It is supposed to be using hardware that never stores the encryption keys (triple DES mandated) anywhere that is accessible from the machinery that processes the transaction and they're tamper resistant (not quite proof, but difficult) with the encryption key knowledge being split between (at least) two people. The keys are unknown to the people who handle them until the time of entry and only stored in the end machine and in the processing machine (identified by serial number or machine ID.)

            It is possible for the systems to be compromised in several ways, but paranoid safeguards are in place to make it difficult. Getting card numbers is no terrific feat, as evidenced by all the news stories about exactly that, but mechanically getting PINs usable for debit transactions is tremendously more difficult. That isn't to say it can't be done, but it does raise the barrier much higher than just sending your PIN along.

            On the other side though, the decision on whether to approve or deny a transaction is typically just a matter of an unencrypted 0 or 1 along with the mirror of the transaction. If a transaction is denied, but the machine gets a 1 where it should have received a 0, then the merchant has no immediate indication that the cash or goods weren't paid for. Machines using debug or emulation modes occasionally get into service and approve everyone without even validating the transaction, but as you can imagine that gets pretty prompt attention.

        • Re:Scare tactics (Score:5, Informative)

          by J Isaksson (721660) on Sunday April 06, 2008 @03:38PM (#22981828)
          The problem is this; in the first case the internet cafe browser, hacked, can display what you wanted to do (pay $50 bill to AT&T) and send an entirely different transaction to the bank (move all money on savings account to random account in Jersey) Since the PIN is totally independent of the transaction, the only thing that you authenticate is that it's actually you getting ripped off, not anyone else ;-) Case 2 will limit the amount that gets stolen, but except for that the same weakness applies.
          • Re:Scare tactics (Score:5, Informative)

            by Simon (815) <simon@simo n z o n e . com> on Sunday April 06, 2008 @03:58PM (#22981976) Homepage
            That is a good point which you make. The ABN AMRO have that covered too, for the most part. For most transactions this attack is possible, but there is an extra security precaution which kicks in when you try a transaction above a certain amount (1000 euros? I can't remember, I've only hit it once). When this happens you are also requested to enter the target bank account number and the sum into the device. Basically signing those details of the transaction too.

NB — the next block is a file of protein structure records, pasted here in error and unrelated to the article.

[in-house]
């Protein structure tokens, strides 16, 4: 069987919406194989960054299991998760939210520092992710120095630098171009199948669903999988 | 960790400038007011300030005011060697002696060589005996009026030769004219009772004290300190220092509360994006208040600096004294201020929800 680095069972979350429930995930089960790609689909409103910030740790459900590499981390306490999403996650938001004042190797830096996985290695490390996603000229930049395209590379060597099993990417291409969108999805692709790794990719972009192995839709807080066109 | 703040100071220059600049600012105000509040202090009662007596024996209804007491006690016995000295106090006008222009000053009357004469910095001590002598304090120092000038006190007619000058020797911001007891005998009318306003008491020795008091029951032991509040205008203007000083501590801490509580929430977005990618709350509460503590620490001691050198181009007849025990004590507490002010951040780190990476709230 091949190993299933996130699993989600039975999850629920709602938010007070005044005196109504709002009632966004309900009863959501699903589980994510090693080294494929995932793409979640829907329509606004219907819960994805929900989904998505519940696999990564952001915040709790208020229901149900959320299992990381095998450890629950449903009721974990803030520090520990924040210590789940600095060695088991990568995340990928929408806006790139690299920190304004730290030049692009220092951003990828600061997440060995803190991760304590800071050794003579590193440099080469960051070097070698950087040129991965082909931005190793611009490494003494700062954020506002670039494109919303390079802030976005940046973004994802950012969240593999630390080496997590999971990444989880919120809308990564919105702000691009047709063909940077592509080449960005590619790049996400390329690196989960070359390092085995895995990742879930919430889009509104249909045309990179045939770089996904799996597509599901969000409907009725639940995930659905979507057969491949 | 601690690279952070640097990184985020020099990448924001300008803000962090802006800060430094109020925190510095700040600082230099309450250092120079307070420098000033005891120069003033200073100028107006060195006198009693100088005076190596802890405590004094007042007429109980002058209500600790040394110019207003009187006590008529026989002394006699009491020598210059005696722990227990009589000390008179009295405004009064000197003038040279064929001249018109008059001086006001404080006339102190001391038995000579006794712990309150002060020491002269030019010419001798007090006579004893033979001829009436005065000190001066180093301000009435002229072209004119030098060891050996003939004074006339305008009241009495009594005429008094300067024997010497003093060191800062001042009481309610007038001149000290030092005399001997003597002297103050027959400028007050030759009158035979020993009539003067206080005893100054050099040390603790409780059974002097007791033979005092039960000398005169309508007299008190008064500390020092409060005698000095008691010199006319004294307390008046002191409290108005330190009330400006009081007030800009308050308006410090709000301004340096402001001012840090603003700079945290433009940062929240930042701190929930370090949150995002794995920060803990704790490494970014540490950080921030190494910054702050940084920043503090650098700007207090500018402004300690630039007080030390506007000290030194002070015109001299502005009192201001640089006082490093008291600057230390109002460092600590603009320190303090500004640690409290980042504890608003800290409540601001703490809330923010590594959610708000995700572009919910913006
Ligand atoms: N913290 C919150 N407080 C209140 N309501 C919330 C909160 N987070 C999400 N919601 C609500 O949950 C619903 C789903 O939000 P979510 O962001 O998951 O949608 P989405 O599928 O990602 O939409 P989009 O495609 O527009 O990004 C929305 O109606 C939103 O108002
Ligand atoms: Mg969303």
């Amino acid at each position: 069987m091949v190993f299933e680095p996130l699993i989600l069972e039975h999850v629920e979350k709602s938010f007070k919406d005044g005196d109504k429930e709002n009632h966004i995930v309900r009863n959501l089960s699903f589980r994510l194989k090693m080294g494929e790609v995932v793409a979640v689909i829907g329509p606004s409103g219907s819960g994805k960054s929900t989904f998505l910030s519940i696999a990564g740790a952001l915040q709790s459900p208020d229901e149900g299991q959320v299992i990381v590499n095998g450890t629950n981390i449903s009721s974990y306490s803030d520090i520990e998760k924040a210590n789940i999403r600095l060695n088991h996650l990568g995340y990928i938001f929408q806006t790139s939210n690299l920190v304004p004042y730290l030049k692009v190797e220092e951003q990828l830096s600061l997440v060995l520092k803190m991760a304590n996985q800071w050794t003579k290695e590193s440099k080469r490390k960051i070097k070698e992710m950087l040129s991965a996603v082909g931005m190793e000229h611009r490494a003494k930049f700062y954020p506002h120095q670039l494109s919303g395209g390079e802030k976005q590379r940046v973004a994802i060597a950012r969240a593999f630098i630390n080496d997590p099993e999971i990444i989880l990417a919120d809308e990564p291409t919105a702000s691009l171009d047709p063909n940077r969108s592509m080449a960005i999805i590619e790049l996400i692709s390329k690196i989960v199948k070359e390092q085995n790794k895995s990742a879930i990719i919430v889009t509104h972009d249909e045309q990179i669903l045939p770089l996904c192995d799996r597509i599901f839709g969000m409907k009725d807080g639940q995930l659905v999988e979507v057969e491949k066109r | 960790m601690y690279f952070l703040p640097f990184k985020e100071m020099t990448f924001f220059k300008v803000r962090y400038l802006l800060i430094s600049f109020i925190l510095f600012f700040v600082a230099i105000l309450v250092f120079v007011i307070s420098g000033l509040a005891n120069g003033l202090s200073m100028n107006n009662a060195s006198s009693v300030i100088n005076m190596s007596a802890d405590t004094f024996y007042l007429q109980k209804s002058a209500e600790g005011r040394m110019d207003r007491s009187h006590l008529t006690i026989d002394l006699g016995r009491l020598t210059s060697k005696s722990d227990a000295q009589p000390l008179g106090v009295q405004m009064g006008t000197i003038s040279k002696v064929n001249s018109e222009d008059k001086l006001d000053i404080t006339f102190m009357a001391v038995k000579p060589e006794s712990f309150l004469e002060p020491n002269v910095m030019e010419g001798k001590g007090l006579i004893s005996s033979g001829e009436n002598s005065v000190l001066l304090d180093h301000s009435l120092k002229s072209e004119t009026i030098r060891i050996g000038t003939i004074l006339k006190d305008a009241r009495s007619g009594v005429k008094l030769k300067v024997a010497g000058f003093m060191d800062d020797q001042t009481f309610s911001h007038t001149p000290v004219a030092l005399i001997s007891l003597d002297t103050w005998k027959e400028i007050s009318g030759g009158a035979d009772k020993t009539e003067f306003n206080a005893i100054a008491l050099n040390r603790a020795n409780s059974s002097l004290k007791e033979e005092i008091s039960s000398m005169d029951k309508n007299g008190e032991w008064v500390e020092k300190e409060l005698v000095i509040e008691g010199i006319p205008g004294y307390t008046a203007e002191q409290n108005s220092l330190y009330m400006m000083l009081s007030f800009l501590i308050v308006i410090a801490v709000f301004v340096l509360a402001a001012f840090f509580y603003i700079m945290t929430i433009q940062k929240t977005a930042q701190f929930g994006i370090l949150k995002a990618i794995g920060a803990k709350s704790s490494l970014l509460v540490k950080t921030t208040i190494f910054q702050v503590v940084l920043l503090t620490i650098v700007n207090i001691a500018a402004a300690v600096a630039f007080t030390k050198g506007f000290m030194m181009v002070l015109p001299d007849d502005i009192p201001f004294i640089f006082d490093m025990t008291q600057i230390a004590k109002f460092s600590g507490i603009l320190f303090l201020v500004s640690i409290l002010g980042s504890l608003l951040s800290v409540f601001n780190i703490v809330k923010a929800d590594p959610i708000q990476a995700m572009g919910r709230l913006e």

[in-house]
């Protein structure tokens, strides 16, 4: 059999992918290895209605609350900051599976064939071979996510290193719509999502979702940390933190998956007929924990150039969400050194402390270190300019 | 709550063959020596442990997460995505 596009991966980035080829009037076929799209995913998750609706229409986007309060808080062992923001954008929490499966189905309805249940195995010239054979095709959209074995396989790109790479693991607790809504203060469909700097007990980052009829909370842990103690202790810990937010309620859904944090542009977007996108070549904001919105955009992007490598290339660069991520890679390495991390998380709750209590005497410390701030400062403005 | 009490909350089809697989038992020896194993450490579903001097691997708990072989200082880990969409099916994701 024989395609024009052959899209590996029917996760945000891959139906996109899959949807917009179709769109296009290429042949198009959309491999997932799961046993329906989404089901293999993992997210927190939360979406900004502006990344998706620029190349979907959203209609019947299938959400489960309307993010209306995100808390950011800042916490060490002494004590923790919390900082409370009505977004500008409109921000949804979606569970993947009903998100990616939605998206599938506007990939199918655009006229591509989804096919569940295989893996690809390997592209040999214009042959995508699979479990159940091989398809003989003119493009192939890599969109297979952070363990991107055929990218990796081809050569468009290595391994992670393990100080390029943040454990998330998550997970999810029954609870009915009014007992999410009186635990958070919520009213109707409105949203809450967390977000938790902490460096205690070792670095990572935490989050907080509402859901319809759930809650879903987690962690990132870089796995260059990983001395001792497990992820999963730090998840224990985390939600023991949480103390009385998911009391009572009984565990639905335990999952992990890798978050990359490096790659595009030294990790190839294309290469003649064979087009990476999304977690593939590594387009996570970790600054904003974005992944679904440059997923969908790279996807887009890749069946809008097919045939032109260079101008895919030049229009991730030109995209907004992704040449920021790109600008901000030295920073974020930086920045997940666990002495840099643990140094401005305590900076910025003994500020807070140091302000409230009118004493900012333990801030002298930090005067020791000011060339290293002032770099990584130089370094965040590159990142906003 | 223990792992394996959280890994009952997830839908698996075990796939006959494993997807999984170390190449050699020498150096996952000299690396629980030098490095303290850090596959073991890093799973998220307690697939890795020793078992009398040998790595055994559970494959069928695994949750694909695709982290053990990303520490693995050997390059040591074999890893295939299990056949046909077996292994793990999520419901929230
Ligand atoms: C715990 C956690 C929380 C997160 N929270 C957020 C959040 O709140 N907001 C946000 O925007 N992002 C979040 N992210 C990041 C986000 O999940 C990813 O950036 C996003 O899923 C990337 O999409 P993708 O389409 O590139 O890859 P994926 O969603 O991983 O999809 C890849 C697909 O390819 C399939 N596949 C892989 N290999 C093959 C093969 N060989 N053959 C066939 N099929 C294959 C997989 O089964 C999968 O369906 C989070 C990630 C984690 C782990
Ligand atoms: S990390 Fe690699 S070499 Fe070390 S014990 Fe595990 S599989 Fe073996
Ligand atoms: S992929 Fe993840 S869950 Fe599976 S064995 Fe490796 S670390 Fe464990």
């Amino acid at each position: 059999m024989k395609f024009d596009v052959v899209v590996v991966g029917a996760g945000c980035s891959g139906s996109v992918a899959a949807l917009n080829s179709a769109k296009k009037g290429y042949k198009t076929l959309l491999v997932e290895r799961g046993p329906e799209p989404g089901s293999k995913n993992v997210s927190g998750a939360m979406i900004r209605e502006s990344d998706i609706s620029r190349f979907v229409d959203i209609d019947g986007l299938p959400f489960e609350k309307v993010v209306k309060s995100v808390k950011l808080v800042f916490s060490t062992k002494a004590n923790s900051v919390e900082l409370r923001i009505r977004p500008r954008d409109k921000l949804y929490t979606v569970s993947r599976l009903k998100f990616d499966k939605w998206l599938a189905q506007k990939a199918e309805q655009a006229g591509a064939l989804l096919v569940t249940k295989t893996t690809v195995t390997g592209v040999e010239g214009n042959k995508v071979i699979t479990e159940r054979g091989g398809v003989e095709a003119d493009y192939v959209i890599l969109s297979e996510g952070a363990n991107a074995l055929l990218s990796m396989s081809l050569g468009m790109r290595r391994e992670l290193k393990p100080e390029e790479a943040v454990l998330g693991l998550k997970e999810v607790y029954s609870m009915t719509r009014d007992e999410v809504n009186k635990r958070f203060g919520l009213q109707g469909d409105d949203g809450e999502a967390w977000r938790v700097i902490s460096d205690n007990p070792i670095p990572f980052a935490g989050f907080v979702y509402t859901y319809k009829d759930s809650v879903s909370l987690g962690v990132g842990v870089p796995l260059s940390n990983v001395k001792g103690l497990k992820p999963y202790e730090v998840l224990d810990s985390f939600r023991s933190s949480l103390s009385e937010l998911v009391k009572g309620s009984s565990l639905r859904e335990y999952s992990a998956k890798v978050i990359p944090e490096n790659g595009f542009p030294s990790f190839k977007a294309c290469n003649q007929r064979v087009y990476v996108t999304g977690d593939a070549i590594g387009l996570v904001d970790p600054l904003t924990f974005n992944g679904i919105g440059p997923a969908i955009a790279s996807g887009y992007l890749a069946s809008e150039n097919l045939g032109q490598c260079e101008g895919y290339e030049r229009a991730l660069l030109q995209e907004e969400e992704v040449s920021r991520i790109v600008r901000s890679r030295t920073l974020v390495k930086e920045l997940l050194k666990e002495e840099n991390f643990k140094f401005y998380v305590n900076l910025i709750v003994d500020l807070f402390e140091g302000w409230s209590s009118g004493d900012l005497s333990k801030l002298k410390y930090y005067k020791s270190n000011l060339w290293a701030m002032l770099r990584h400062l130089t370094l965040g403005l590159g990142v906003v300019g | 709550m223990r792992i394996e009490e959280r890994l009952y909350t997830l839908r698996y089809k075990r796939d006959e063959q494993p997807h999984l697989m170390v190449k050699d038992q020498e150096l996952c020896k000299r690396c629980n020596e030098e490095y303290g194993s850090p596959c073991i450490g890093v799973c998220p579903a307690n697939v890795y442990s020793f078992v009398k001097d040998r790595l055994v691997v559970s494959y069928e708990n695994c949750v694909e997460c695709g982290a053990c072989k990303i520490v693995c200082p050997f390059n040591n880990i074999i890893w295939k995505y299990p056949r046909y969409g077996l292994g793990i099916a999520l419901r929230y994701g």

I'm generally very impressed with the ABN's solution to this. It actually seems to solution the problem and is not just another case of security theater.

            --
            Simon
        • Re: (Score:3, Informative)

          by Jesus_666 (702802)
          In Germany chip-and-PIN has been one of the two traditional homebanking concepts (the other being PIN-and-TAN [wikipedia.org]) via the HBCI standard (now called FinTS). We distinguish between four classes of card readers:
          • Class 1 readers are just smartcard interface; you enter the PIN via the computer's keyboard. They come at about 30-40 EUR.
          • Class 2 readers are like class 1 plus a keypad. ~70-80 EUR, unless your bank sells you a branded device for less.
          • Class 3 readers are like class 2 plus a display. Upwards of 100 EUR.
    • Re:Scare tactics (Score:5, Informative)

      by CRCulver (715279) <crculver@christopherculver.com> on Sunday April 06, 2008 @02:29PM (#22981316) Homepage

      Seriously, if the banks were to pull that stunt on me, I'd switch to cash as there's absolutely no reason to use the banks if they're not going to offer me basic safeguards.

      At least in Finland (and I imagine probably the other Nordic countries as well), you can use cash for a decreasing amount of payments. Nearly everyone who demands money of you wants you to pay by bank transfer, and if you don't use your free online banking and decide you want to hand cash to a teller, there's a 3 euro fee for the service. Nearly everyone who wants to pay you money will only deposit it directly into your bank account, there are no more cheques. I'm sure this will spread to other EU countries.

      • Re: (Score:3, Interesting)

        by plover (150551) *
        Fortunately for us here in America, someone long ago was smart enough to include the words "THIS NOTE IS LEGAL TENDER FOR ALL DEBTS, PUBLIC AND PRIVATE" on our currency, and I understand it's actually against the law (sorry, no citation) to refuse to accept cash for the full amount.

        Of course, that's been tempered with the anti-money-laundering laws requiring identification for cash transactions exceeding $10 000. But still, if you owe $10, then the debtor must accept a $10 bill as payment in full.

        • Re:Scare tactics (Score:5, Informative)

          by dissy (172727) on Sunday April 06, 2008 @03:16PM (#22981680)

          Fortunately for us here in America, someone long ago was smart enough to include the words "THIS NOTE IS LEGAL TENDER FOR ALL DEBTS, PUBLIC AND PRIVATE" on our currency, and I understand it's actually against the law (sorry, no citation) to refuse to accept cash for the full amount.